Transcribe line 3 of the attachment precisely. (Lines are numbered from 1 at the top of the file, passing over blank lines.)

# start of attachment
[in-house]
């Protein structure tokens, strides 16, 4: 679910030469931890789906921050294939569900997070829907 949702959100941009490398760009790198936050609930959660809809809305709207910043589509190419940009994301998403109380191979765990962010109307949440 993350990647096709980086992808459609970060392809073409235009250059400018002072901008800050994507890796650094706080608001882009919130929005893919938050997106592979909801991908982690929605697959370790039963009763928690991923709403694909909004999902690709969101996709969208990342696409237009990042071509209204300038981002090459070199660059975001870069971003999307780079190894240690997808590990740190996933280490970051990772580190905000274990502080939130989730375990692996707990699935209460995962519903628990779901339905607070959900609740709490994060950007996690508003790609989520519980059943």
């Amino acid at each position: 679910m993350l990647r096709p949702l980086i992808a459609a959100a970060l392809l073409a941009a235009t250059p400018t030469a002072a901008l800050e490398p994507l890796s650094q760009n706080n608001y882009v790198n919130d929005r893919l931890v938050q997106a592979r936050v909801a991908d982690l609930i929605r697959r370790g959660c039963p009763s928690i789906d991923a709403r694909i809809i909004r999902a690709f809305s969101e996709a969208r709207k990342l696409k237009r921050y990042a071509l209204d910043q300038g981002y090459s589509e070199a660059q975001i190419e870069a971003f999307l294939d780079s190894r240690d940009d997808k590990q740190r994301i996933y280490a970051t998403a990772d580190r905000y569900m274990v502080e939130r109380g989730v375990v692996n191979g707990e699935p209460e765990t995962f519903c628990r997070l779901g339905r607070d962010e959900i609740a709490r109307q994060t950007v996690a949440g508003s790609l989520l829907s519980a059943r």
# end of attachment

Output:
């Amino acid at each position: 679910m993350l990647r096709p949702l980086i992808a459609a959100a970060l392809l073409a941009a235009t250059p400018t030469a002072a901008l800050e490398p994507l890796s650094q760009n706080n608001y882009v790198n919130d929005r893919l931890v938050q997106a592979r936050v909801a991908d982690l609930i929605r697959r370790g959660c039963p009763s928690i789906d991923a709403r694909i809809i909004r999902a690709f809305s969101e996709a969208r709207k990342l696409k237009r921050y990042a071509l209204d910043q300038g981002y090459s589509e070199a660059q975001i190419e870069a971003f999307l294939d780079s190894r240690d940009d997808k590990q740190r994301i996933y280490a970051t998403a990772d580190r905000y569900m274990v502080e939130r109380g989730v375990v692996n191979g707990e699935p209460e765990t995962f519903c628990r997070l779901g339905r607070d962010e959900i609740a709490r109307q994060t950007v996690a949440g508003s790609l989520l829907s519980a059943r």